“It is the same with guns. You have a learning period on how to safely handle that weapon. I think today, kids are outside much less and they are not getting that valuable time learning how to handle a gun, if their family is so inclined. That can lead to accidents.”

Hunting accidents in the South are routine because the climate is suitable for outdoor sports. There are simply more guns and more opportunity for gun accidents.

In February 2019, Benjamin Preston Brown, 61, of Louisville, Ala., was killed by his hunting partner, who mistook Brown for a deer.

In January 2019, an 11-year-old boy in Orrville, Ala., died from a gunshot to the head while on a hunting weekend with his family. The boy was alone in a cabin when his rifle went off in what authorities said was an accident.

In January 2014 there were four fatal hunting accidents in Alabama in one month.

White vs. black

It is telling that pro-gun measures are typically supported by Southern white legislators while gun control measures are typically supported by Southern black urban legislators. The urban politicians in places like Atlanta; Birmingham, Ala.; Memphis, Tenn., and New Orleans understand the toll guns take in the black communities of the South. The white legislators often cite “protection” for opposing stricter gun laws.

The Rev. William E. Flippin Jr., the senior pastor of Emmanuel Lutheran Church in Atlanta, said the Second Amendment is cover for the reason many Southerners want guns. The gun debate, he said, is an extension of 200-plus years of whites feeling threatened and intimidated by blacks. Slave patrols were armed as they chased “runaways.” Blacks were forbidden to have guns. Gradually, as a means of self-protection, blacks armed themselves.

South: Smiling bald man with short beard, mustache wearing clerical collar.

Rev. William Flippin Jr.

“It is beyond the Second Amendment that throughout history some have justified a use of firearms against persons they don’t want to be here,” Flippin said. “We have seen these in cases of Trayvon Martin and unarmed and armed black men in particular being gunned down because they were intimidating by the nature of being black. Gun violence is a way to enforce that. This has gone on throughout time. The Second Amendment is the protection of those subtle ideals.”

White dominance over blacks in the South with guns has been documented for decades. In 1970, American Heritage magazine, an authority on U.S. culture, wrote this about guns in the South:

“In the historic system of the South, having a gun was a white prerogative. From the days of colonial slavery, when white indentured servants were permitted, and under some circumstances encouraged, to have guns, blacks, whether slave or free, were denied the right. The gun, though it had a natural place in the South’s outdoor culture, as well as a necessary place in the work of slave patrols, was also an important symbol of white male status.”

“They say you’ve got to love something,” Louisiana state Rep. Barbara Norton, a gun owner and Democrat, told MSNBC in 2013. “Some people here love their guns more than they love anything else.”

But it’s not just the South where there is fierce pushback for gun rights. States like Alaska, Kansas and Missouri have tried to pass so-called “nullification” bills declaring that federal gun laws do not apply in their states. In Pennsylvania in 2013, 76 state legislators co-sponsored a measure that would have invalidated any new federal ban of certain weapons or ammunition.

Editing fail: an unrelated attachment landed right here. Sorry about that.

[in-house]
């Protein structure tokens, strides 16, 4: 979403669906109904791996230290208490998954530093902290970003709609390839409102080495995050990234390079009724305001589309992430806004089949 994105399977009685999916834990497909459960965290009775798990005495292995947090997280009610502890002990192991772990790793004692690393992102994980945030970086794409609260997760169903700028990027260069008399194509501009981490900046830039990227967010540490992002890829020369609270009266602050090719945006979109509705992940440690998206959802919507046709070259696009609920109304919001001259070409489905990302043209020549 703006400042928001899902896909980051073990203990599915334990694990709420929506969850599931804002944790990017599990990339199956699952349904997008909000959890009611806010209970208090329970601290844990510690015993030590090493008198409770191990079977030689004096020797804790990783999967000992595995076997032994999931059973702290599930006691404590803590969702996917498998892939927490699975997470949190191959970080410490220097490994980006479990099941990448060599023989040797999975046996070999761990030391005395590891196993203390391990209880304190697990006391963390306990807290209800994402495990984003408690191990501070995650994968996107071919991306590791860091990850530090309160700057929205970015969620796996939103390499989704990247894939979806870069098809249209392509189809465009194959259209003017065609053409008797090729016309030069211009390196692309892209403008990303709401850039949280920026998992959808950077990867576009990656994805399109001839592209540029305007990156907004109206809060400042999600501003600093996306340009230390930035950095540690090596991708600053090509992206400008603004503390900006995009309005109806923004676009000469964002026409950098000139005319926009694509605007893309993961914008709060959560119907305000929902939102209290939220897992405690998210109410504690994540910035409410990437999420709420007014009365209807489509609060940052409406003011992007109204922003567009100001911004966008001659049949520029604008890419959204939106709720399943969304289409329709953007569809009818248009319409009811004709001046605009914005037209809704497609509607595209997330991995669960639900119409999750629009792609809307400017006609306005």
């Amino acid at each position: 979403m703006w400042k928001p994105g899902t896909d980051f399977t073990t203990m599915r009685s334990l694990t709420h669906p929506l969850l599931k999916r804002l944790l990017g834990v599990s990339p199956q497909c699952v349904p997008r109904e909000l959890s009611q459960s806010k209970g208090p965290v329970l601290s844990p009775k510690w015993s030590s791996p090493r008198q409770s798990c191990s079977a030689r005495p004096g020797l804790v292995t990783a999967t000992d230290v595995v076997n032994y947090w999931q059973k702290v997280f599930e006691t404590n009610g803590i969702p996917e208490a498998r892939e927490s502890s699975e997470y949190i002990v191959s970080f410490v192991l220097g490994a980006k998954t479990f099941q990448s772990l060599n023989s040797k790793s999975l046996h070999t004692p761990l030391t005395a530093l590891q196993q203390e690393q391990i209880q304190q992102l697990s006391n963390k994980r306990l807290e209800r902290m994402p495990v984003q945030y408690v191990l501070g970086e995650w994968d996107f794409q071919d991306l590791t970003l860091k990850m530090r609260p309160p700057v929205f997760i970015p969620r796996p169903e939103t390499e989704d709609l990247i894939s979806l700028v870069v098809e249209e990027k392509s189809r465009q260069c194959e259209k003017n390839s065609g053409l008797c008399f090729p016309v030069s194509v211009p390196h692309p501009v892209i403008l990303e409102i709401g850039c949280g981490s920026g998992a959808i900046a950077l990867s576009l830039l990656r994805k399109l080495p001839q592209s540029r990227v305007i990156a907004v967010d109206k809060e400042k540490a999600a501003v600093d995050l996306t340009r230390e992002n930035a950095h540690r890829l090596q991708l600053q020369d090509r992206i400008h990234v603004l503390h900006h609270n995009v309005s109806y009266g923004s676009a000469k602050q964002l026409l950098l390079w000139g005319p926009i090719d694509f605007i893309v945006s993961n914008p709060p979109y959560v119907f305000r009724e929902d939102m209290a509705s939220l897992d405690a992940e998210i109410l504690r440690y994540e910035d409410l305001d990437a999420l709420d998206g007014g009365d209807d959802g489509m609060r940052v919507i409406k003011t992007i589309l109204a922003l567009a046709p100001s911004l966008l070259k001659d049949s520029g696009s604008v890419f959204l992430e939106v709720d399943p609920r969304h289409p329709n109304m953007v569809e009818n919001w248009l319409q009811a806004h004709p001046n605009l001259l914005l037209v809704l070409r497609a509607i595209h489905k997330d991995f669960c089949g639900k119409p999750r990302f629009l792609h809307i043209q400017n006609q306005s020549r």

The role of clergy

Flippin is part of a grassroots organization, Outcry, which is bringing together clergy in Georgia to advocate for what he calls “common-sense gun laws.” Clergy in the South still carry weight throughout the week, not just on Sunday, he said.

“We have to make sure that legislators legislate common-sense laws that will better the community, whether that’s gun control or background checks,” Flippin said. “Pastors must be at the forefront of those conversations and be spiritual lobbyists so that politicians are scared to death that their elected status will be threatened if they don’t at least have a conversation about common-sense gun laws.

“We need to throw our collars in the garbage if we are not committed to this.”

Graham Younger, a staff attorney and state manager in Georgia for Faith in Public Life, which works with Outcry, said too much of the public’s focus is on major shooting events, like Parkland, and not enough on the day-to-day tragedies.

“We want people to look a little less at those big events and a little more at the people who die every single day because of guns, the toddlers that die every single day,” Younger said. “Outcry is trying to change that conversation from ‘good guy with a gun and bad guy with a gun’ to ‘we are a nation with a lot of guns.’”

Faith in Public Life, which is based in Washington, D.C., maintains there are issues, like guns, that clergy do not get credit for thinking about and trying to address. There are 300 clergy in Georgia involved with Outcry.

“We want to make sure that progressive people of faith are having their voices heard,” Younger said.

U.S. Rep. Lucy McBath, a Georgia Democrat whose 17-year-old son was shot and killed in 2012, has been a fierce advocate of gun control in Georgia and the U.S. She was a supporter of House Bill 8, which would require federal background checks for all gun purchases. It was passed by the House in February but is not likely to pass the Republican-held U.S. Senate.

JaJuan McDowell would be entering his senior year in high school. He would be picking a veterinary school for college. JaJuan had so much to give his mother said. So, do your child a favor, she begs.

Just ask, even if you live in the South: Is there a gun in the house?